You know how I feel about Christopher Mills from my write-up of Perils on Planet X on Monday. I told Christopher recently through the power of Facebook, and meant it, that if we lived closer, we’d probably be best friends. To recap: anything that Christopher Mills writes, edits, or otherwise has a hand in creating is likely to get my stamp of approval.
Now, let me take this opportunity to tell you a little about Rick Burchett. If there were a movie made of my life, I would get the actor Stephen Root to play Rick, and my instructions to him would be simple: “You are incredibly, incredibly talented, but you are also the single humblest person on the planet.” This is true: if you try to compliment Rick, as Greg and I do every week during our weekly phone call, that compliment will instantly find itself sucked into a black hole of diffidence and disappear forever. There is no form of praise that Rick will not somehow diffuse, deflect or defer into an argument of, “Well, I could’ve done it better like so….”
Greg had been discussing the idea of doing a webcomic for awhile before the groundwork for Lady Sabre was laid. The initial plan was a different story, different characters, with a different artist. That artist had a commitment, and so one day I got a call from Greg that the webcomic was going in a different direction, and that Rick would be onboard to illustrate. I try my damnedest to supress my fannish tendencies around my professional partners, but sometimes it’s difficult. But this is also true, though Rick doesn’t believe me: when Greg called to tell me Rick was going to be drawing the webcomic, I’d just finish purchasing a run of his work on Blackhawk, and that stack of comics was literally sitting in front of me as Greg broke the news.
Rick drew the picture of The Question that for many years was my avatar on every comic book forum on which I was a member. The series it was taken from, Huntress: Cry For Blood (written by Greg), was one of the comics that got me back into reading during college. When I met Rick in person for the first time at New York Comic Con (when we also met some of you), like a fanboy, I brought comics for him to sign. I get to see his art in high-res every week, and I’m still astounded by the privilege that luck and circumstance has afforded me.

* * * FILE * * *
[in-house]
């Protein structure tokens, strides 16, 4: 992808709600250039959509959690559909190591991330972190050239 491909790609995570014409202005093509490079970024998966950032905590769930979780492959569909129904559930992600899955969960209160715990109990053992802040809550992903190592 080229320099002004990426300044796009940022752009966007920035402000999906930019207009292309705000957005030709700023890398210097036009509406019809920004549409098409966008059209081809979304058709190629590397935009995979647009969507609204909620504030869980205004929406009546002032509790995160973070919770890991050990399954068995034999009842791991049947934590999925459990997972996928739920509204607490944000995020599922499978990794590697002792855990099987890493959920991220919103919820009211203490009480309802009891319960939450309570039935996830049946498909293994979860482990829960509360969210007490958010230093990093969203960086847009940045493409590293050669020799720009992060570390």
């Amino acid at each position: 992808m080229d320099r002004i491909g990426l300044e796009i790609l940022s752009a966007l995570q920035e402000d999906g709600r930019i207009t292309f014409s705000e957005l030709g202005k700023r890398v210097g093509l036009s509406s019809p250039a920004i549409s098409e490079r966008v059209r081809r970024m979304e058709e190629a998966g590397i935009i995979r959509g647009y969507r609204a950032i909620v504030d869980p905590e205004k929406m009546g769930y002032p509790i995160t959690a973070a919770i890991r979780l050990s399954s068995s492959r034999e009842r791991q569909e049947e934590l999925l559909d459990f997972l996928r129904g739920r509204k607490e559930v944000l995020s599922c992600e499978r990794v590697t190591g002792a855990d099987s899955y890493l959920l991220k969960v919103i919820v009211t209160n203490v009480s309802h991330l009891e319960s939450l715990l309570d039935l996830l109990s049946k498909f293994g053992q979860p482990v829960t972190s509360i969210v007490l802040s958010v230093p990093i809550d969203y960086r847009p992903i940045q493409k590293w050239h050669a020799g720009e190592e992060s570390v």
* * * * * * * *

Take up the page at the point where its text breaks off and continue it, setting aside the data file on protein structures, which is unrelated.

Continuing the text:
I’m not doing a good job of supressing my fannishness right now, but that’s OK. What I’m trying to get across is that long, long before Lady Sabre, I was a big fan of Rick’s. If you only know Rick from our webcomic here, you’re missing out on a wealth of quality storytelling. One such effort, a webcomic-turned-paperback for which I long advocated, has been re-launched again as a webcomic updating every Monday: Gravedigger. I will forgive you if you stop reading now and just follow that link. Go ahead.
If you still need the hard sell, Gravedigger refers to “Digger” McCrae, a professional criminal in for a heist that doesn’t quite come off as planned. I haven’t checked with Chris or Rick, but I don’t think it’s a stretch to say that the Parker novels, or at least the John Boorman adaptation Point Blank were an influence on the book. Digger could be the founding member of The Sons of Lee Marvin. Digger’s world is populated by characters who operate in the grey zone of morality. Personal codes don’t necessarily reflect a traditional sense of right and wrong. Some betrayals are more severe than others.
In any other story, Digger would be the villain — a cold-hearted sum’bitch who pulls no punches — but through the first-person, boiled-harder-than-stone narration, we’re invited inside to live out our tough-guy fantasies vicariously as Digger charges violently through a series of double and triple crosses with his eyes fixed on the ends that best serve him.
As I said, this first story, “The Scavengers,” first appeared as a webcomic, and then was published by Rorschach Entertainment. That edition has gone out of print, I believe, and I cherish my copy. If you’ve never read Gravedigger before, this is an excellent opportunity to get in on the ground floor with an exceptional crime comic.
If, like me, you’re already a fan, the exciting news is that, after “Scavengers,” Chris and Rick will also be serializing the sequel, “The Predators,” which I’ve been wanting to see since it was first hinted at a few years back. The first Digger story features a very clean style, similar to Rick’s work for DC. The sequel, however, sees some experimentation with grey values, evoking the feel of 70s-era Warren magazines (like Blazing Combat #3, which is maybe the best single issue of an anthology comic ever made). I’ve purposefully resisted asking Rick to share this one with me, because I want to enjoy the comic as it comes out. But every time I see the previews, I get a little impatient.
What the heck are you waiting for? Go read Gravedigger!